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If passed, the legislation is thought to fill gaps in geospatial data governance left vacant for more than 20 years.
Colin Wood is the managing editor of StateScoop. Before that, he was a staff writer for Government Technology magazine. Before that, he taught Engl...
Ambitious new federal legislation has been introduced that would fill longstanding governance gaps in the world of geospatial information systems (GIS).
A pair of bills — S. 2128 and H.R. 4395, also known as the Geospatial Data Act — were highlighted by group of leaders at a GIS Day reception in Washington, D.C., on Wednesday for their potential to complete work that has been underway for nearly a quarter-century. Any previous controversy with the legislation's contents appeared to have dissipated as leaders from the American Association of Geographers (AAG) and the National States Geographic Information Council (NSGIC) noted the power the legislation would wield if written into law.
"GIS is leading to millions of new jobs every year and the power and impact it has on the U.S. government has been transformative," said John Wertman, senior program manager for government relations at AAG, referencing research commissioned by Google that says geospatial services "directly create" 4 million jobs per year and drive $1.2 trillion in annual sales globally.
As the proliferation of smartphones has boosted the importance of GIS and GPS technologies in recent years, the government organizations charged with managing the adoption, organizational capabilities and data sharing and management surrounding those technologies has lagged behind. The Geospatial Data Act would codify existing federal governance structures, like the Federal Geographic Data Committee and the National Geospatial Advisory Committee, and mandate congressional oversight of federal geospatial expenditure.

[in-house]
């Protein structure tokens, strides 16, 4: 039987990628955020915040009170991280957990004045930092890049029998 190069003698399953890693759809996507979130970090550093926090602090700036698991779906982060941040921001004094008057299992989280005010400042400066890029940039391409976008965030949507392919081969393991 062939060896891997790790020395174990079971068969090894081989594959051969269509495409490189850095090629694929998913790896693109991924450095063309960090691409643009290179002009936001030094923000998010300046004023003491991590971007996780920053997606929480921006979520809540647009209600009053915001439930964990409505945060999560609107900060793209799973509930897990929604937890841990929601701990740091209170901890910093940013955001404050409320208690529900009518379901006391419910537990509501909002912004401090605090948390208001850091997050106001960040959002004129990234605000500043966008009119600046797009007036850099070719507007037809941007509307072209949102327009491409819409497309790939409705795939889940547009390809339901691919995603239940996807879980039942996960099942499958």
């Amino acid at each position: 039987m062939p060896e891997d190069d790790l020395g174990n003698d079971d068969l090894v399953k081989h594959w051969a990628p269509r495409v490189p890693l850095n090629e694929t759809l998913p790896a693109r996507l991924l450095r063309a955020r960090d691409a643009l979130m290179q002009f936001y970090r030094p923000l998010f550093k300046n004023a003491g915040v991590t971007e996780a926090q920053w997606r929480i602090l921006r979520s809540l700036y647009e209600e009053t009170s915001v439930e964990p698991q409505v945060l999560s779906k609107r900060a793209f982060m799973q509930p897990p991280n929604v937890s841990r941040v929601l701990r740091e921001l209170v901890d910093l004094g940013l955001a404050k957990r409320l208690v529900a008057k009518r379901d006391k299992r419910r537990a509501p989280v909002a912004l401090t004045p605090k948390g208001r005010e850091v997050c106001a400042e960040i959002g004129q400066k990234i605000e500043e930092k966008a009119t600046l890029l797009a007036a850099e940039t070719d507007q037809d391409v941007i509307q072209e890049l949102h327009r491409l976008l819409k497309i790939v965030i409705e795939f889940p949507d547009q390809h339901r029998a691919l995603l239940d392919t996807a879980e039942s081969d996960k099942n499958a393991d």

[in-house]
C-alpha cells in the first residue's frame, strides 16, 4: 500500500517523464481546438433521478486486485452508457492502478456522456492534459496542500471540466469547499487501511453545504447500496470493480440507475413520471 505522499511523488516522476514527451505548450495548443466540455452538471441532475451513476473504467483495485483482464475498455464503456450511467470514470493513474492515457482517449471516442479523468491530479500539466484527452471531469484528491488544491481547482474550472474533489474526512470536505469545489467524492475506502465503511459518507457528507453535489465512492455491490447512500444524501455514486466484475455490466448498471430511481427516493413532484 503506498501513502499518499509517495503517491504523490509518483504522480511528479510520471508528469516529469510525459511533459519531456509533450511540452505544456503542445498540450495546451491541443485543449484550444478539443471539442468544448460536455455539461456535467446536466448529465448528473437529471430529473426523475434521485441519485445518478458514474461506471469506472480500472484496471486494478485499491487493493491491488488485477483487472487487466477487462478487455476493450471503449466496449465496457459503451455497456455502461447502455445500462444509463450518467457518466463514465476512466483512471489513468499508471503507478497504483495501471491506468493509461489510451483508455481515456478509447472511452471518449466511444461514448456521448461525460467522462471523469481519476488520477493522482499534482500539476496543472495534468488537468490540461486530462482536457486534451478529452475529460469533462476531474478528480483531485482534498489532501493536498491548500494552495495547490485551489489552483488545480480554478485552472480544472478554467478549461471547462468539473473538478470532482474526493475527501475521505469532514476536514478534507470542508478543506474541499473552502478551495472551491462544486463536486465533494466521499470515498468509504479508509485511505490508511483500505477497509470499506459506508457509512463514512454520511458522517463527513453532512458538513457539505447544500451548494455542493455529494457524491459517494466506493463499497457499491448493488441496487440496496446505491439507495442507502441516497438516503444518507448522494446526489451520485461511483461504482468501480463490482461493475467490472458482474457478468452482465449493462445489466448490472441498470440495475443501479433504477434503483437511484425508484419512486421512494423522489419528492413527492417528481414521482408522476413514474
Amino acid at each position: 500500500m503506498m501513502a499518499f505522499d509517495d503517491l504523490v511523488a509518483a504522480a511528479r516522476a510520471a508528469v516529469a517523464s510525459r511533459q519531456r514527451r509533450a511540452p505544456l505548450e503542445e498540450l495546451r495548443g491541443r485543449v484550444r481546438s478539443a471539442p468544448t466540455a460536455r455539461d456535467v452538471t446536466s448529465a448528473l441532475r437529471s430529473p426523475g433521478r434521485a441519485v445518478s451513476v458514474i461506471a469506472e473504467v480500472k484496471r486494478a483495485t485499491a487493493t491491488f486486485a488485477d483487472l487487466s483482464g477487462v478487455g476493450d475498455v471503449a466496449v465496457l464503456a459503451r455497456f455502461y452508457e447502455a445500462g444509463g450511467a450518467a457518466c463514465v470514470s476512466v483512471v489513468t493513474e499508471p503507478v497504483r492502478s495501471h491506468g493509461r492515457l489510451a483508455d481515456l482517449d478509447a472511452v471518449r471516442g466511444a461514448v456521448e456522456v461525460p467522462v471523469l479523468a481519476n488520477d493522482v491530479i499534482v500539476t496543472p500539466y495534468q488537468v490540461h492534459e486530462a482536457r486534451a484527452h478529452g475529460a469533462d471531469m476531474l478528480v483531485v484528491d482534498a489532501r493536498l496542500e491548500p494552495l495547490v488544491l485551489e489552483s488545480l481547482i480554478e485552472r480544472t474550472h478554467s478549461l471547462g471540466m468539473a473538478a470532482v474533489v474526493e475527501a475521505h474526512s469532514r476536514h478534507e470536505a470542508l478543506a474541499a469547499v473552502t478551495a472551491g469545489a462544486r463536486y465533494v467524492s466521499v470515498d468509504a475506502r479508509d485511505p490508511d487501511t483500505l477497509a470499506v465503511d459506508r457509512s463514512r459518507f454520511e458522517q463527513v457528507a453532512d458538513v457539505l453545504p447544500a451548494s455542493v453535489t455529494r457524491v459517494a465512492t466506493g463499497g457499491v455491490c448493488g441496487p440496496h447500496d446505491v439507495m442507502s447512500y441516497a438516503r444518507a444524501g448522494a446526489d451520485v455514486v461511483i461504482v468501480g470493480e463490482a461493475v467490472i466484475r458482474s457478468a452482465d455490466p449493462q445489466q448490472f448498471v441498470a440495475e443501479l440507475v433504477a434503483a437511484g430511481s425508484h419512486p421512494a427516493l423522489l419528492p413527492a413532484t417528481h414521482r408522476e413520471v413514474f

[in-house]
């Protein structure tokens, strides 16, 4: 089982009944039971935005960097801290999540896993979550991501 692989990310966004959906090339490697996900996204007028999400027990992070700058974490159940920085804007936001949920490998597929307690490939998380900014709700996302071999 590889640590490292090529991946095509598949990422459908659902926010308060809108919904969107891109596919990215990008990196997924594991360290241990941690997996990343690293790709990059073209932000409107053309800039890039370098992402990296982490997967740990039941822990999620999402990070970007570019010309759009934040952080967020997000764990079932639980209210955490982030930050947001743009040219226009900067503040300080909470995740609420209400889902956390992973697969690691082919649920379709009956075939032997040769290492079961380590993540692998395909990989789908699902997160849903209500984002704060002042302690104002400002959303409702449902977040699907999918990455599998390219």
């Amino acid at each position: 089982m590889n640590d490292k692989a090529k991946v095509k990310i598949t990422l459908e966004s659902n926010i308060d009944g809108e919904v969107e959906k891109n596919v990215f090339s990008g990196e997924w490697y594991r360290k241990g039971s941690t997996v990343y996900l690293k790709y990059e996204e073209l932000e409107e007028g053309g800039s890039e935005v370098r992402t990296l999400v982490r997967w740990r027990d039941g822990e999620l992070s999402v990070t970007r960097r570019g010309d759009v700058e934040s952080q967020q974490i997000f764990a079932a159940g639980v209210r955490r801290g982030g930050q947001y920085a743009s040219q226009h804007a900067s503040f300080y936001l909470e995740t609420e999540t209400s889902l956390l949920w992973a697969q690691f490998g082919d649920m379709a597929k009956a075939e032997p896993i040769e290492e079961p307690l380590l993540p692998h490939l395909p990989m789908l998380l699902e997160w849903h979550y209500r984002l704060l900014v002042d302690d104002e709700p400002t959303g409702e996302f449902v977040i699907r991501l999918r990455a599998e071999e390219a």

For states, it would also encourage new partnerships and governance structures that give subnational entities a stronger voice in the further development of GIS governance.
The centerpiece of these efforts is the National Spatial Data Infrastructure (NSDI), formed by an executive order in 1994, that has never lived up to its original intent of effectively coordinating geospatial data efforts across all sectors. If passed, the Geospatial Data Act is expected to remedy many of the NSDI's shortcomings.
"The NSDI has mostly been a federal effort with little relevance, frankly, for state, tribal, regional or local governments," said Andy Rowan, NSGIC president and deputy chief technology officer for the State of New Jersey.
Rowan said he was excited and "extremely encouraged" with the introduction of the act, which he called "a momentous occasion."
The AAG says the act could also save taxpayers millions of dollars.
"There is substantial duplication across agencies as independent geospatial data programs are developed and utilized," an official statement from AAG reads. "The legislation will help agencies work in concert to undertake geospatial initiatives. Furthermore, the GeoPlatform would be strengthened by the bill to ensure public and commercial access to a wide and growing range of geospatial data. This would directly benefit and promote public safety, emergency response, community planning, and job growth."
Republican Rep. Bruce Westerman, who introduced the bill to the House, said he likes to work on legislation by bringing together groups of people who can "work positively and make something together." Indeed, legislators received feedback from groups like AAG and NSGIC, which submitted letters of support that received signatures from 37 leading GIS and technology organizations.
Republican Sen. Orrin Hatch introduced companion legislation to the Senate.
For AAG President Doug Richardson, the legislation is the product of more than a decade of work that has grown increasingly relevant. He noted that geospatial technologies like GIS and GPS are "a tremendous force" that were developed by American companies like Esri and Google and have now become essential.
"Geospatial data and geographic technologies are now core to the operations of almost every organization in the United States," Richardson said.
Jake Williams contributed reporting to this story.